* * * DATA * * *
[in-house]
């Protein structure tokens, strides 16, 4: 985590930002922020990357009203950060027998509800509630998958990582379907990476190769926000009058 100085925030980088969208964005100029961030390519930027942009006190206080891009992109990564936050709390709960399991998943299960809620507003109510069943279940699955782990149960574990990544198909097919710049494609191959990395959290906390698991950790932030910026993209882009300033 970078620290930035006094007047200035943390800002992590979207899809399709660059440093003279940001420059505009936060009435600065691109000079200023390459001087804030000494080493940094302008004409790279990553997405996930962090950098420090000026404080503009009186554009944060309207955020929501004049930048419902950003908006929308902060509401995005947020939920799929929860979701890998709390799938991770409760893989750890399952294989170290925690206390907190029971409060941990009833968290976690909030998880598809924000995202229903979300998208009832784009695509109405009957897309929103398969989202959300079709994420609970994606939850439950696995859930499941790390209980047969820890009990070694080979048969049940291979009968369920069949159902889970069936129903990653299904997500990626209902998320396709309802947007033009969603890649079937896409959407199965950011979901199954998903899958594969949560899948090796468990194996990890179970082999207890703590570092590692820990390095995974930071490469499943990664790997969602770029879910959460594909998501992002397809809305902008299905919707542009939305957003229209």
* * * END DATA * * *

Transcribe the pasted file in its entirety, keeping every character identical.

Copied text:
[in-house]
């Protein structure tokens, strides 16, 4: 985590930002922020990357009203950060027998509800509630998958990582379907990476190769926000009058 100085925030980088969208964005100029961030390519930027942009006190206080891009992109990564936050709390709960399991998943299960809620507003109510069943279940699955782990149960574990990544198909097919710049494609191959990395959290906390698991950790932030910026993209882009300033 970078620290930035006094007047200035943390800002992590979207899809399709660059440093003279940001420059505009936060009435600065691109000079200023390459001087804030000494080493940094302008004409790279990553997405996930962090950098420090000026404080503009009186554009944060309207955020929501004049930048419902950003908006929308902060509401995005947020939920799929929860979701890998709390799938991770409760893989750890399952294989170290925690206390907190029971409060941990009833968290976690909030998880598809924000995202229903979300998208009832784009695509109405009957897309929103398969989202959300079709994420609970994606939850439950696995859930499941790390209980047969820890009990070694080979048969049940291979009968369920069949159902889970069936129903990653299904997500990626209902998320396709309802947007033009969603890649079937896409959407199965950011979901199954998903899958594969949560899948090796468990194996990890179970082999207890703590570092590692820990390095995974930071490469499943990664790997969602770029879910959460594909998501992002397809809305902008299905919707542009939305957003229209």